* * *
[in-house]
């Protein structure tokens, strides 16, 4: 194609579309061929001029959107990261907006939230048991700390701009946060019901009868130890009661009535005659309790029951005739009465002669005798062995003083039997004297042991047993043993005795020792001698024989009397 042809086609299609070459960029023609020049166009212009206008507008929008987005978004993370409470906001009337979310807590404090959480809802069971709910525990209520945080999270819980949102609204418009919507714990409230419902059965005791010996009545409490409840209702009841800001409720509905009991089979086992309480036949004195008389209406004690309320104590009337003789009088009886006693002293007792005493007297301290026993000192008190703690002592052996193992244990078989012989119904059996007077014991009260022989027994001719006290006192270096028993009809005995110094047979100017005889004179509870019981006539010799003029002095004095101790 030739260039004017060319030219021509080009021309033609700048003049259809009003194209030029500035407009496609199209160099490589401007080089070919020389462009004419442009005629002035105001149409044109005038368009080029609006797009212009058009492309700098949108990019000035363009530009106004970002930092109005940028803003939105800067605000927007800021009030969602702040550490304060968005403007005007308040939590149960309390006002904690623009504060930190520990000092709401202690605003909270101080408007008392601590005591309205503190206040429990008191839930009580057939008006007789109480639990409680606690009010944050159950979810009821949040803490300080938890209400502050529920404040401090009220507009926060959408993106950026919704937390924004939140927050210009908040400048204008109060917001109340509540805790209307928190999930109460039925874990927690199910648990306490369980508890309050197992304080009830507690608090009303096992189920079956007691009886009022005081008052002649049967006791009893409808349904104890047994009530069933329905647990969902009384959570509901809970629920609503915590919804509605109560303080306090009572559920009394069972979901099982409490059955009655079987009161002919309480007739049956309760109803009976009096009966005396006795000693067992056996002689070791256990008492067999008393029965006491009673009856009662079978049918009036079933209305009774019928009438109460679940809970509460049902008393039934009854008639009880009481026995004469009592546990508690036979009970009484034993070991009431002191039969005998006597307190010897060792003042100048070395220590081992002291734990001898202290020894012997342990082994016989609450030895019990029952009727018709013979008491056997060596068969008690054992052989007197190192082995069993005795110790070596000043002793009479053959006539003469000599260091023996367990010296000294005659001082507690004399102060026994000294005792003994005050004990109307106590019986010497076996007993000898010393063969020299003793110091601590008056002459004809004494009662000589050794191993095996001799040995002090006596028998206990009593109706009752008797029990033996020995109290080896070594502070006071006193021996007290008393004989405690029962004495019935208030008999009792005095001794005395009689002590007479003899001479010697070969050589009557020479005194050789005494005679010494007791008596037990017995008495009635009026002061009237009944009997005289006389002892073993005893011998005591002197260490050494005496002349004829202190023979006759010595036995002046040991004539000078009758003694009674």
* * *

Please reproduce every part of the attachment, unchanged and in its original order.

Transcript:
[in-house]
């Protein structure tokens, strides 16, 4: 194609579309061929001029959107990261907006939230048991700390701009946060019901009868130890009661009535005659309790029951005739009465002669005798062995003083039997004297042991047993043993005795020792001698024989009397 042809086609299609070459960029023609020049166009212009206008507008929008987005978004993370409470906001009337979310807590404090959480809802069971709910525990209520945080999270819980949102609204418009919507714990409230419902059965005791010996009545409490409840209702009841800001409720509905009991089979086992309480036949004195008389209406004690309320104590009337003789009088009886006693002293007792005493007297301290026993000192008190703690002592052996193992244990078989012989119904059996007077014991009260022989027994001719006290006192270096028993009809005995110094047979100017005889004179509870019981006539010799003029002095004095101790 030739260039004017060319030219021509080009021309033609700048003049259809009003194209030029500035407009496609199209160099490589401007080089070919020389462009004419442009005629002035105001149409044109005038368009080029609006797009212009058009492309700098949108990019000035363009530009106004970002930092109005940028803003939105800067605000927007800021009030969602702040550490304060968005403007005007308040939590149960309390006002904690623009504060930190520990000092709401202690605003909270101080408007008392601590005591309205503190206040429990008191839930009580057939008006007789109480639990409680606690009010944050159950979810009821949040803490300080938890209400502050529920404040401090009220507009926060959408993106950026919704937390924004939140927050210009908040400048204008109060917001109340509540805790209307928190999930109460039925874990927690199910648990306490369980508890309050197992304080009830507690608090009303096992189920079956007691009886009022005081008052002649049967006791009893409808349904104890047994009530069933329905647990969902009384959570509901809970629920609503915590919804509605109560303080306090009572559920009394069972979901099982409490059955009655079987009161002919309480007739049956309760109803009976009096009966005396006795000693067992056996002689070791256990008492067999008393029965006491009673009856009662079978049918009036079933209305009774019928009438109460679940809970509460049902008393039934009854008639009880009481026995004469009592546990508690036979009970009484034993070991009431002191039969005998006597307190010897060792003042100048070395220590081992002291734990001898202290020894012997342990082994016989609450030895019990029952009727018709013979008491056997060596068969008690054992052989007197190192082995069993005795110790070596000043002793009479053959006539003469000599260091023996367990010296000294005659001082507690004399102060026994000294005792003994005050004990109307106590019986010497076996007993000898010393063969020299003793110091601590008056002459004809004494009662000589050794191993095996001799040995002090006596028998206990009593109706009752008797029990033996020995109290080896070594502070006071006193021996007290008393004989405690029962004495019935208030008999009792005095001794005395009689002590007479003899001479010697070969050589009557020479005194050789005494005679010494007791008596037990017995008495009635009026002061009237009944009997005289006389002892073993005893011998005591002197260490050494005496002349004829202190023979006759010595036995002046040991004539000078009758003694009674």